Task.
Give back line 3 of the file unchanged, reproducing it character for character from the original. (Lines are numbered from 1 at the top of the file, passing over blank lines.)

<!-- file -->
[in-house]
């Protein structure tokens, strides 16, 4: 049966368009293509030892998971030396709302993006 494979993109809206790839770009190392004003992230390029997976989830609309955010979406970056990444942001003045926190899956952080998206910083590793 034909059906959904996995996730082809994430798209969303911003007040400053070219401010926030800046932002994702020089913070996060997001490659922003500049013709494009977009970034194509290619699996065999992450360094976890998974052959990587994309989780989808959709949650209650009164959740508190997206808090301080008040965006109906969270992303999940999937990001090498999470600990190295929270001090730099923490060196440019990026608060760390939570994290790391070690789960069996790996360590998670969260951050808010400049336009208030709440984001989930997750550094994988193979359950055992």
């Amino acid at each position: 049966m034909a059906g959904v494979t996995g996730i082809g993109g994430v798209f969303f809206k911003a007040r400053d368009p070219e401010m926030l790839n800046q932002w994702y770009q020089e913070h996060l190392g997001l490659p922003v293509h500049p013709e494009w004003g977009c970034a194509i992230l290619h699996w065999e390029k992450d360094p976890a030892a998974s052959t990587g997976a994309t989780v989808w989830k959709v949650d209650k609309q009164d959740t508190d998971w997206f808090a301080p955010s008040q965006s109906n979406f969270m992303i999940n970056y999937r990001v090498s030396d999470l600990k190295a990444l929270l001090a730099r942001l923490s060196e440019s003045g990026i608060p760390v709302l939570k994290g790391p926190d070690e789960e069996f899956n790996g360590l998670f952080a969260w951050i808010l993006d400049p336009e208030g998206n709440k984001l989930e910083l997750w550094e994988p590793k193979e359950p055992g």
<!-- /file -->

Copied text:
């Amino acid at each position: 049966m034909a059906g959904v494979t996995g996730i082809g993109g994430v798209f969303f809206k911003a007040r400053d368009p070219e401010m926030l790839n800046q932002w994702y770009q020089e913070h996060l190392g997001l490659p922003v293509h500049p013709e494009w004003g977009c970034a194509i992230l290619h699996w065999e390029k992450d360094p976890a030892a998974s052959t990587g997976a994309t989780v989808w989830k959709v949650d209650k609309q009164d959740t508190d998971w997206f808090a301080p955010s008040q965006s109906n979406f969270m992303i999940n970056y999937r990001v090498s030396d999470l600990k190295a990444l929270l001090a730099r942001l923490s060196e440019s003045g990026i608060p760390v709302l939570k994290g790391p926190d070690e789960e069996f899956n790996g360590l998670f952080a969260w951050i808010l993006d400049p336009e208030g998206n709440k984001l989930e910083l997750w550094e994988p590793k193979e359950p055992g």